LCS Playoffs: More Strategic Play in Best of Five Series

Mar 16, 2016

Only a single week of regular season action remains in both North America and Europe as the 2016 Spring Split comes to a close. This last week is most important to bottom tier teams who will try to avoid relegations, but these games are still consequential to top teams as well. Everybody wants to enter the playoffs feeling confident. Securing a first round bye so your team can sit back and study your potential opponent is massively important.

The Coaching

Playoffs are the time of the year in which coaching staff are tested the most. During the regular season there is a lot of emphasis put on establishing a team identity, and getting really good at a specific team composition or two. Because you only play each team twice, there isn’t a whole lot of time to get a meaningful read off. There’s barely enough time to establish rivalries. This all changes once the post-season begins. Analysts have the freedom to really drill down and look for holes in their opponents. What match-ups does the opposing top laner love? When does their jungler look for a gank? Playoffs enable teams to really put each other under the microscope, and that makes for better League of Legends gameplay.

H2K’s head coach Pr0lly is among the most successful LCS coaches ever. You can be sure that he knows enemy teams will try to bait H2K out of their disciplined play during playoffs.

The Strategies

A best of five series encourages strategic diversity. During the regular season we typically see the same strategy from most teams. CLG likes to split push. G2 likes to skirmish. H2K likes to kill neutral objectives. These play styles will be studied over and over by teams and specific counter strategies will be developed. Somebody will devise a plan on how to shut down Darshan, set Trick behind, or push H2K off script. There’s no guarantee the plan works, though. CLG knows they have a predictable play style, and they know that other teams are going to try and shut them down. CLG will decide whether or not they believe they can keep winning games that way, or if they want to throw teams off by running something new. This game of cat and mouse between teams defending an established strategy and teams attacking it is amplified in intensity during playoffs.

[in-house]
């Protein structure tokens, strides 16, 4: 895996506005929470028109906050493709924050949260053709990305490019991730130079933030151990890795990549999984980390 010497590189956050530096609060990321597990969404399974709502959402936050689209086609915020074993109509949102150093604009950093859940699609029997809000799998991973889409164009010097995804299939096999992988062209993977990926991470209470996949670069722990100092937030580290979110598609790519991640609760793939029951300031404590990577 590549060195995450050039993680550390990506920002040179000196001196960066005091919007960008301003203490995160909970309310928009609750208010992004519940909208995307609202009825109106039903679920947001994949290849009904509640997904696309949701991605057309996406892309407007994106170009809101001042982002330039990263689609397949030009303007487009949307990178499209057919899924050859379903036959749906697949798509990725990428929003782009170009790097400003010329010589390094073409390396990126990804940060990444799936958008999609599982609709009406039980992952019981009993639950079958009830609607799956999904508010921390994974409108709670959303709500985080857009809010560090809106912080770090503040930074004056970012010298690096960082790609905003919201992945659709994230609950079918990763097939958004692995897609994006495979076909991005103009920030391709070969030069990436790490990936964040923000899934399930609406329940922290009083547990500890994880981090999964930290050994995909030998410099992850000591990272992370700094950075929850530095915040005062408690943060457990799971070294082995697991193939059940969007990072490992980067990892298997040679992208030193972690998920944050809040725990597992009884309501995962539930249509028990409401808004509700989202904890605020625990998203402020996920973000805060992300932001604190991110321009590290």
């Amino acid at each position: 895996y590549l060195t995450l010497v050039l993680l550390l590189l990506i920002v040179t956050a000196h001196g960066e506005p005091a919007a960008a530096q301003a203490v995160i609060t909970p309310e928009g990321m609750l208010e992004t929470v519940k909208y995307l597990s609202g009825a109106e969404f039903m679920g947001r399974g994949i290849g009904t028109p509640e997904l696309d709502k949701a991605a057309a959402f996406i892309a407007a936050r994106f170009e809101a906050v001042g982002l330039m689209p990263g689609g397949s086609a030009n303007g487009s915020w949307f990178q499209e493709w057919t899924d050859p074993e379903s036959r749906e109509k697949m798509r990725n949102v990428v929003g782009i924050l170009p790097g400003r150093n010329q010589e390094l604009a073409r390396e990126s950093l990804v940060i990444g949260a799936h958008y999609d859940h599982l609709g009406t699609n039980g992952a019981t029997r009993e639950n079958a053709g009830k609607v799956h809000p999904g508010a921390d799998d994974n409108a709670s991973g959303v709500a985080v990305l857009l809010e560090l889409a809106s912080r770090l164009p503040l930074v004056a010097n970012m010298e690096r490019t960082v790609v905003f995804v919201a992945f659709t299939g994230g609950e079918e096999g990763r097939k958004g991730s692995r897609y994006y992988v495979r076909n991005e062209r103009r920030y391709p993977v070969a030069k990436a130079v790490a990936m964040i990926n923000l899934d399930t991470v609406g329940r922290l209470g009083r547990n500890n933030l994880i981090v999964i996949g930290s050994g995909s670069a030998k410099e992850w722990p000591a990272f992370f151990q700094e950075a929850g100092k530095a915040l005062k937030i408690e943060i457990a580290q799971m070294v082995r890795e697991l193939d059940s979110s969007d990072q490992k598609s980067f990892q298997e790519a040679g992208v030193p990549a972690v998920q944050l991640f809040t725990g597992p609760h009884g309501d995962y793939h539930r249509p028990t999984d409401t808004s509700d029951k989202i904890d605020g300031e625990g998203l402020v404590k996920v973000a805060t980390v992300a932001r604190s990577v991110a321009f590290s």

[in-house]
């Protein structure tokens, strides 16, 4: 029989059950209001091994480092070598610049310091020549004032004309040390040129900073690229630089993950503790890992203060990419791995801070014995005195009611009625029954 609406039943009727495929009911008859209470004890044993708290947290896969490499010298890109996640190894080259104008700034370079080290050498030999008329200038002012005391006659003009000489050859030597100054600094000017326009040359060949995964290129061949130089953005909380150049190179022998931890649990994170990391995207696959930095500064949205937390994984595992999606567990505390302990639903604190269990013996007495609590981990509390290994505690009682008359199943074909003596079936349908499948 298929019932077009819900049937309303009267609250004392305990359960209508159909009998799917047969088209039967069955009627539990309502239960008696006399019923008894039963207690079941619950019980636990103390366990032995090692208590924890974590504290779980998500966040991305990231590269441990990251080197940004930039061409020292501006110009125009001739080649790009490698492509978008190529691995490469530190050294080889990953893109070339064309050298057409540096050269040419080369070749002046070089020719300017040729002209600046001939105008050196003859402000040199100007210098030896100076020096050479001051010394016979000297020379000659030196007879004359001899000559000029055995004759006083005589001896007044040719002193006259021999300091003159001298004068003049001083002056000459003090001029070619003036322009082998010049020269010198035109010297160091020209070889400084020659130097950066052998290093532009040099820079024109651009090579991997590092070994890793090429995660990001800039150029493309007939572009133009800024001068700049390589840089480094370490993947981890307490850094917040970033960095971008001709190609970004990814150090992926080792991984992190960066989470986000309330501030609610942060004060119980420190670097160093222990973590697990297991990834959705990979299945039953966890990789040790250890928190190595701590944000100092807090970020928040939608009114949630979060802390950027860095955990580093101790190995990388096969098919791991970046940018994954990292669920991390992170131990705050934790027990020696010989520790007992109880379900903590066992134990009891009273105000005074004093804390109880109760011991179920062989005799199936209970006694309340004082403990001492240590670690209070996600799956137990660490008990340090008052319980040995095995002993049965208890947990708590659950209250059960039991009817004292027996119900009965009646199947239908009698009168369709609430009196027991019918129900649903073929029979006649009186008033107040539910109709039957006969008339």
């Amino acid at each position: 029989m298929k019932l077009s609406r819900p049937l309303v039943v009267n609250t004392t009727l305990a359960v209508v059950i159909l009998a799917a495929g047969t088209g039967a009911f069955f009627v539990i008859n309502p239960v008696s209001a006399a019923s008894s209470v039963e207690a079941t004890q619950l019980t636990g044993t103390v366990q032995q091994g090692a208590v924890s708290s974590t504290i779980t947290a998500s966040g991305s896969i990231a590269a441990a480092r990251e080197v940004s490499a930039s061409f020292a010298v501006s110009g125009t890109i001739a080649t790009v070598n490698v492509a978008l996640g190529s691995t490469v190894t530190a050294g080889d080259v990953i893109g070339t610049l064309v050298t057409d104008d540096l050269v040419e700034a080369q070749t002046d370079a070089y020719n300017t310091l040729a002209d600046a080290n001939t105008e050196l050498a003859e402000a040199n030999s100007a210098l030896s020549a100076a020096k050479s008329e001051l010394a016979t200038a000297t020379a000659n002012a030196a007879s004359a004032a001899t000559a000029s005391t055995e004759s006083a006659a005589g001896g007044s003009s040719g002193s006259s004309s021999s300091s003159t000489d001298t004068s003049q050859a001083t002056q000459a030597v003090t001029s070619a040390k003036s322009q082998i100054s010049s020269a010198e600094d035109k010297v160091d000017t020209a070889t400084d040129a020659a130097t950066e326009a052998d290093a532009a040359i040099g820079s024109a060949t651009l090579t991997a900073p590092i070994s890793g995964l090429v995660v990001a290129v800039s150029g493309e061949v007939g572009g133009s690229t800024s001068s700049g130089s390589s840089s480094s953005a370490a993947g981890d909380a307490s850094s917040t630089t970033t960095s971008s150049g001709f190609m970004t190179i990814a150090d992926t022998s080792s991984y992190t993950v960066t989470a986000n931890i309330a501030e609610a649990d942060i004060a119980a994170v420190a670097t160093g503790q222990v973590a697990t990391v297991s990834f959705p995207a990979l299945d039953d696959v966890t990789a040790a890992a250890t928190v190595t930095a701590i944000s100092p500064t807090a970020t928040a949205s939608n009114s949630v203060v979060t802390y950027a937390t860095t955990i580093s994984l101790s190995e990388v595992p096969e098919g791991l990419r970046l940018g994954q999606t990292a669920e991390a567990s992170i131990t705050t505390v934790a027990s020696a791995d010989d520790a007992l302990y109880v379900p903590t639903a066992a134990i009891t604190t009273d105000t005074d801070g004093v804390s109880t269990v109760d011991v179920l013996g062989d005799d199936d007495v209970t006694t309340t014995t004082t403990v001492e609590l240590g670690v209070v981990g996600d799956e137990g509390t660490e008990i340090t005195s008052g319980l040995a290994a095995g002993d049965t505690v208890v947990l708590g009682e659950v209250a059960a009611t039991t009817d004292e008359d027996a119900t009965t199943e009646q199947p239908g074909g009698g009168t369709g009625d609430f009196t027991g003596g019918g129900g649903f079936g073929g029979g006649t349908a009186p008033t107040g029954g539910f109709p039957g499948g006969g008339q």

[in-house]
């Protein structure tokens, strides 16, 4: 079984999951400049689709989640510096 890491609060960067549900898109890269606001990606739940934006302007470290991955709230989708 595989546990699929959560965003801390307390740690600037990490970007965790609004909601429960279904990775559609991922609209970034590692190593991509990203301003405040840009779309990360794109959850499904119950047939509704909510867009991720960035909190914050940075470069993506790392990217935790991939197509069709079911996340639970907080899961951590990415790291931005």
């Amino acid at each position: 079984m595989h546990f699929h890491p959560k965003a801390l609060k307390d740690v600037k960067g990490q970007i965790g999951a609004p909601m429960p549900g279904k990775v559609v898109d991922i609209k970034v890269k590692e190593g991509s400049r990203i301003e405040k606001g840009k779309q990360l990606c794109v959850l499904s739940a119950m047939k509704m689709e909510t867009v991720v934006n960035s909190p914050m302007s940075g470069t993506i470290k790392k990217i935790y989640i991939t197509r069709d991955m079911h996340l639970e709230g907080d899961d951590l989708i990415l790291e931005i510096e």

Finally, there are the new pocket picks. This is the time of the year where pocket picks will be pulled out when it matters most. One of the easiest ways to develop a fresh strategy is to build it around a new champion that other teams don’t have experience playing against. Pocket picks typically operate on a conditional basis. If our opponents don’t ban these 2 champions, then we pick them and follow our usual play style. If they are banned and/or picked, we utilize pocket picks. The difficult part about pocket picks is getting enough practice in. You can scrim with them against other teams, but if you spam a certain champion in solo queue, other teams are going to notice.

You can look forward to higher level League of Legends as the LCS spring split comes to an end. Once the playoffs begin, the regular season no longer matters. If you win the series, you move on. If you lose, you don’t.

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Jamie Jacobs
Jamie Jacobs is a bot lane main who once won 17 consecutive Janna games. His favorite champions are Thresh, Kalista, and Bard. Jamie writes about competitive League of Legends and the professional gaming scene every week at Esports Edition.
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